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Showing posts from June, 2015

Animal of the Month

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Welcome to Animal of the Month for June 2015. Every month, we will announce our favourite animal that has been featured on the blog at some point during the month.

Which animal has been our favourite this month?

Contenders
Sedge Warbler
Reed Bunting
Linnet
Kestrel
Jackdaw

Winner: Sedge Warbler
This month's winner was seen on one of the very first days of the month, and it gave us some beautiful images and footage of it singing. The Sedge Warbler encounter was very special, and probably the closest I have ever got to a warbler. Therefore, this month, I feel that the AotM is the Sedge Warbler




Wildlife on our Doorsteps

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On this blog, I usually write about trips elsewhere, whether that in the UK or abroad, but today I am going to write about wildlife closer to home. We don't have to travel very far to see brilliant wildlife. Just sitting in your garden or taking a stroll around the local park can produce some great sightings of animals, and is also a great way to start wildlife watching.


So yesterday I took a short stroll down to my local park, which is only a few minutes away. It is relatively small but, like most parks, is very green and wildlife-friendly. There are lots of trees and flowering plants, which are all great places for nature to live. One of the most frequently seen birds in gardens and parks is the Blackbird, and I certainly didn't miss these. Within a minute or so of entering the park, I had already come across a group of five blackbirds hopping around on the floor. One of the great things about garden and urban birds is that they're relatively tame, and I was able to get m…

An Evening at Papercourt

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After a long day at school, and a very hot day in Surrey, I decided an evening trip to Papercourt would be a great way to finish the week. Papercourt looked wonderful in the evening light, with the green of summer everywhere, and birdsong filling the air. It looked promising.




As we began to walk around, the sound of Starlings became more and more prominent, until we saw a small flock of them flying over the main lake, and landing in a nearby tree. There were probably around 40-50 individuals in the flock, and they were making a right racket as the flew around the reserve. Starlings are commonly found in flocks, and are renowned for the seemingly constant noise they make, so this was no exception. Unfortunately, Starlings are officially on the Red List, though this is due to declines elsewhere, as they are still common garden birds in this country. It was a great start to the walk.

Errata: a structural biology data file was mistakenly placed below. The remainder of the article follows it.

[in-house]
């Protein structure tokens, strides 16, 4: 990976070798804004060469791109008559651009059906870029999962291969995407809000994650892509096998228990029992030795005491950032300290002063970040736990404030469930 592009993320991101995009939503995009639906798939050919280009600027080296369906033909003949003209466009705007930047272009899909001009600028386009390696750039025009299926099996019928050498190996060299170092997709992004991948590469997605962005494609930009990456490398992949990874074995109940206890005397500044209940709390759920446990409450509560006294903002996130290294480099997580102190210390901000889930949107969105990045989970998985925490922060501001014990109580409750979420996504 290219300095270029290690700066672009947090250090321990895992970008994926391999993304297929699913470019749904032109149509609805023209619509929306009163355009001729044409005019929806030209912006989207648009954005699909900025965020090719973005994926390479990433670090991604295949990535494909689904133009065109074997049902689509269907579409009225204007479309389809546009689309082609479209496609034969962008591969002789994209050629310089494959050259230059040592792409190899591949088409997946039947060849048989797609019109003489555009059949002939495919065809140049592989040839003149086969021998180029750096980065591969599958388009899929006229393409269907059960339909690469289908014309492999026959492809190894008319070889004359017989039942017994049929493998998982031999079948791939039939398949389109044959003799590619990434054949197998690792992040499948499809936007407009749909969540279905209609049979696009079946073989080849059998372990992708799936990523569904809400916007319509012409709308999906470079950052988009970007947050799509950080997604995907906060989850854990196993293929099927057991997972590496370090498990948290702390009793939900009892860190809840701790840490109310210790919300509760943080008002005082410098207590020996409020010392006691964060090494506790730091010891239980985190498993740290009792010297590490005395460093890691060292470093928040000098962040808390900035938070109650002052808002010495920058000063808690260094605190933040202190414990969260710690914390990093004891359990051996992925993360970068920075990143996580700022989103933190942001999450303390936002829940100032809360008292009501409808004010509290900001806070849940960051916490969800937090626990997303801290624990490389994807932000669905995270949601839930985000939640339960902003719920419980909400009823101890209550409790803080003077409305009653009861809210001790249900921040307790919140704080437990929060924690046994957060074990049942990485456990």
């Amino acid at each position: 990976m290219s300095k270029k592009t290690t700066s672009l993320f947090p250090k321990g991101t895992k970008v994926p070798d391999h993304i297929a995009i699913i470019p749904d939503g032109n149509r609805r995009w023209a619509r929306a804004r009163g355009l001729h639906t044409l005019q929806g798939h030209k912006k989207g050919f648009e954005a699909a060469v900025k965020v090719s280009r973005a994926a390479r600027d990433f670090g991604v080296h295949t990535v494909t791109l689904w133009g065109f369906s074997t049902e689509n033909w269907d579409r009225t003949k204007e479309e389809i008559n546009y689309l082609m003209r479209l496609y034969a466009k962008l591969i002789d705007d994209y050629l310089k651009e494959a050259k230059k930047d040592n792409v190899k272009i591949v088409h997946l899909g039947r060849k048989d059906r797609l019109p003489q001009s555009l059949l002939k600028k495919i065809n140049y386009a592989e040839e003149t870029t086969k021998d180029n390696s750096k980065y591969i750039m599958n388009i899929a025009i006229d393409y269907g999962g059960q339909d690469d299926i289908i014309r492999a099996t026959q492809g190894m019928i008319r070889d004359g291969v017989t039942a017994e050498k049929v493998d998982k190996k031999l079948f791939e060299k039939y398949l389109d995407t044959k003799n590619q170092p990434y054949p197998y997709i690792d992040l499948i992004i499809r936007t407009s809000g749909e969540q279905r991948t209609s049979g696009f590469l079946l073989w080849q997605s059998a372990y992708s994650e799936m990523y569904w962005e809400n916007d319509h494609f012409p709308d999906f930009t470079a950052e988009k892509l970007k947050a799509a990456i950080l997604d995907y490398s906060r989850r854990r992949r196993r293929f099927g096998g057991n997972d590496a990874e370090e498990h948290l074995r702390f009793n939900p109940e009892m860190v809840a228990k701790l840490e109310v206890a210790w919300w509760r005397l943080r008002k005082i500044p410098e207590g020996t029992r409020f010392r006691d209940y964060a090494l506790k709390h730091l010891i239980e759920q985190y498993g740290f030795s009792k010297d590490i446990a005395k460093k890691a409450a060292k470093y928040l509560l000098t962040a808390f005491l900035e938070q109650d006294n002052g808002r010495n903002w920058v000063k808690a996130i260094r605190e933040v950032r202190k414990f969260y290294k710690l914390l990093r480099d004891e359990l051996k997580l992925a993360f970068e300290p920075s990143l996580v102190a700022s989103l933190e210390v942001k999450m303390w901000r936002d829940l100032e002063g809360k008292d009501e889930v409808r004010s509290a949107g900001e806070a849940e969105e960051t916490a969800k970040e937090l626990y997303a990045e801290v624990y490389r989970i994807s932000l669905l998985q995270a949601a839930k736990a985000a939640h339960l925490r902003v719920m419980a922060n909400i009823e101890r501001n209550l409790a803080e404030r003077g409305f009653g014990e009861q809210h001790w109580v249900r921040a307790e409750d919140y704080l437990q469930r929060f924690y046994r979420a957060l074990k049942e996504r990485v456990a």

Around half way round our circuit of the reserve, I spotted a Kestrel sat on a nearby pylon. The evening li…

Britain's National Bird: The Robin!

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After months of voting, the Robin has swooped in and grabbed the title as Britain's National Bird.


In total, over 224,000 (0.35% of the population) people cast their vote and had their say as to what our nation's national bird should be and the results were as follows:
1. Robin - 34% 
2. Barn owl - 12% 
3. Blackbird - 11% 
4. Wren - 9% 
5. Red kite - 6%
6. Kingfisher - 6% 
7. Mute swan - 6% 
8. Blue tit - 6% 
9. Hen harrier - 5% 
10. Puffin - 5% 

As you can see from the results above, the Robin won by quite a large margin, and ,to be honest, I always thought the Robin would win overall. It is certainly a symbol of Britain. The vast majority of the British population would be able to identify one, and they are a common sight in our gardens. But I do also agree with what Chris Packham said on Springwatch Unsprung last night. The USA has the Bald Eagle, a grand, powerful bird, and Germany has the Golden Eagle. And then there is Britain with its little Robin. The Barn Owl or the Hen Harrier w…

Sedge Warblers and Reed Buntings

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Whilst in the Alkborough area last weekend, we took the chance to visit the beautiful Alkborough Flats reserve to see what was around. We had only been to the flats a couple of times at this time of year, so it was a great opportunity to see how the flats had changed since our last visit in October.

The area looks very different to how it did in the autumn. For starters, reeds now cover the majority of the area, and all the plants are out again, making the whole place look richer, and more colourful. Unfortunately, this also means more cover for the birds in the reeds and bushes, so spotting was going to be trickier than usual. Or so we thought.

As we walked down the main path, we came across one bird after another, with each one being sat just off the side of the path. Reed Buntings were frequently sat very close to us, allowing us to see their normally unnotced colouring up close. I never realised how wonderful these little birds are until I saw so many last weekend.



As well as the Ree…